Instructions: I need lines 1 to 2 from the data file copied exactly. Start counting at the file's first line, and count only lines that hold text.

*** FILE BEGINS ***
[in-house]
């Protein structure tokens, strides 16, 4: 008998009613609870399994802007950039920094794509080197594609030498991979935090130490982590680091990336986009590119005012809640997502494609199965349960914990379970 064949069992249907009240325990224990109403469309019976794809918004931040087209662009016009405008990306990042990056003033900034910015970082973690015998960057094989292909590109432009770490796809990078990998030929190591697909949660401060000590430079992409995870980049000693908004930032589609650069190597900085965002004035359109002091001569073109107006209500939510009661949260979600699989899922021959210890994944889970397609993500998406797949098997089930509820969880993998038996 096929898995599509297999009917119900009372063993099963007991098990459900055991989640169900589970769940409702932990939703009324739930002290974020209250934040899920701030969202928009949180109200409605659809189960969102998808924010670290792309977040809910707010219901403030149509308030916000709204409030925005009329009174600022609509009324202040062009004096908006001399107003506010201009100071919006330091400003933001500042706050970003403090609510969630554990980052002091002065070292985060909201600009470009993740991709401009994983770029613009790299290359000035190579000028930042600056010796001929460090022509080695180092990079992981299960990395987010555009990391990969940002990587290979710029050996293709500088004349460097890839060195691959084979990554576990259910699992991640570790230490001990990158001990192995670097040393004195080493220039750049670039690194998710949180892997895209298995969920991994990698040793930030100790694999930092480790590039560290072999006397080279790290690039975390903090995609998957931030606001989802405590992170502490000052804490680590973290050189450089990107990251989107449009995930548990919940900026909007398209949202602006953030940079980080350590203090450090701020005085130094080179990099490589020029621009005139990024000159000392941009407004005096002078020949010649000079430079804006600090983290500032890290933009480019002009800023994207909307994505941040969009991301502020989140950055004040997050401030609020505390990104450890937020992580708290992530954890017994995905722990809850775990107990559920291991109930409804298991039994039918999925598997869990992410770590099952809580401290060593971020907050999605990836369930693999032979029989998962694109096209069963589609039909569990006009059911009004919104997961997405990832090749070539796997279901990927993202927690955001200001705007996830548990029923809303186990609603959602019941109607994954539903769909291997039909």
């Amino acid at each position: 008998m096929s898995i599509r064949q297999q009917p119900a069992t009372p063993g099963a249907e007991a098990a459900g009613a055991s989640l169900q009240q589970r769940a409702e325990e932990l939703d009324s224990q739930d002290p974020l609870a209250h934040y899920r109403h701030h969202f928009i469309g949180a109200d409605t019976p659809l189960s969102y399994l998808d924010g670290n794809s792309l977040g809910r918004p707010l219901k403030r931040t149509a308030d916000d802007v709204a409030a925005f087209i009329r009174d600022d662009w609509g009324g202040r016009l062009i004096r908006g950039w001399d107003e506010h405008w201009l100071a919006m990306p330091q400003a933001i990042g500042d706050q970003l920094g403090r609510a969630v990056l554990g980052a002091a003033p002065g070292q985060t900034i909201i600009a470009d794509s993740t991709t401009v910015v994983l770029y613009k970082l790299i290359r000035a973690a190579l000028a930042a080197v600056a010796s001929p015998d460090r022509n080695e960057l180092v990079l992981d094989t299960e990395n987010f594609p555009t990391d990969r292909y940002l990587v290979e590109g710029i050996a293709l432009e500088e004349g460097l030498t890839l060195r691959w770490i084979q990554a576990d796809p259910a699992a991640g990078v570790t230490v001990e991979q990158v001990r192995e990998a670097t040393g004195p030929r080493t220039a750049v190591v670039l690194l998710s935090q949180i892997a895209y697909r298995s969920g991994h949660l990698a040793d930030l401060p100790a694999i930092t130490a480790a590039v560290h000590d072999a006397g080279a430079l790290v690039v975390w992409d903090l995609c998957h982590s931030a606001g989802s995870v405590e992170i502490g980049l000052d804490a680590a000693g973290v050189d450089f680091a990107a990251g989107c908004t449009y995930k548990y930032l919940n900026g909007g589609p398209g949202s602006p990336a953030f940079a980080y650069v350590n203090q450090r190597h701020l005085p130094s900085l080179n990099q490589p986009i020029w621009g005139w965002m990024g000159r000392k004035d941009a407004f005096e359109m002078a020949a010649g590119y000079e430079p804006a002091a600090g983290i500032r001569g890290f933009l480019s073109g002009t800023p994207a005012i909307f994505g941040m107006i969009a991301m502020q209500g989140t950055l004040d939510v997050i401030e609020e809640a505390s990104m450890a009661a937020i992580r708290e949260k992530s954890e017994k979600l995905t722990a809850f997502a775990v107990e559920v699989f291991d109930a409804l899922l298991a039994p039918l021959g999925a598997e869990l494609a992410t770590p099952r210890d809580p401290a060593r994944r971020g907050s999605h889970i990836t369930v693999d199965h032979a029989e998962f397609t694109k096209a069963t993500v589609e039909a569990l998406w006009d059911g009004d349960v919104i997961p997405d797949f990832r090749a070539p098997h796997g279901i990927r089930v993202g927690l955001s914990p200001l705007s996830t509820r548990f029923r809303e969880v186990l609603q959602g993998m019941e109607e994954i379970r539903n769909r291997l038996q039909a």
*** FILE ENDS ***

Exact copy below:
[in-house]
């Protein structure tokens, strides 16, 4: 008998009613609870399994802007950039920094794509080197594609030498991979935090130490982590680091990336986009590119005012809640997502494609199965349960914990379970 064949069992249907009240325990224990109403469309019976794809918004931040087209662009016009405008990306990042990056003033900034910015970082973690015998960057094989292909590109432009770490796809990078990998030929190591697909949660401060000590430079992409995870980049000693908004930032589609650069190597900085965002004035359109002091001569073109107006209500939510009661949260979600699989899922021959210890994944889970397609993500998406797949098997089930509820969880993998038996 096929898995599509297999009917119900009372063993099963007991098990459900055991989640169900589970769940409702932990939703009324739930002290974020209250934040899920701030969202928009949180109200409605659809189960969102998808924010670290792309977040809910707010219901403030149509308030916000709204409030925005009329009174600022609509009324202040062009004096908006001399107003506010201009100071919006330091400003933001500042706050970003403090609510969630554990980052002091002065070292985060909201600009470009993740991709401009994983770029613009790299290359000035190579000028930042600056010796001929460090022509080695180092990079992981299960990395987010555009990391990969940002990587290979710029050996293709500088004349460097890839060195691959084979990554576990259910699992991640570790230490001990990158001990192995670097040393004195080493220039750049670039690194998710949180892997895209298995969920991994990698040793930030100790694999930092480790590039560290072999006397080279790290690039975390903090995609998957931030606001989802405590992170502490000052804490680590973290050189450089990107990251989107449009995930548990919940900026909007398209949202602006953030940079980080350590203090450090701020005085130094080179990099490589020029621009005139990024000159000392941009407004005096002078020949010649000079430079804006600090983290500032890290933009480019002009800023994207909307994505941040969009991301502020989140950055004040997050401030609020505390990104450890937020992580708290992530954890017994995905722990809850775990107990559920291991109930409804298991039994039918999925598997869990992410770590099952809580401290060593971020907050999605990836369930693999032979029989998962694109096209069963589609039909569990006009059911009004919104997961997405990832090749070539796997279901990927993202927690955001200001705007996830548990029923809303186990609603959602019941109607994954539903769909291997039909």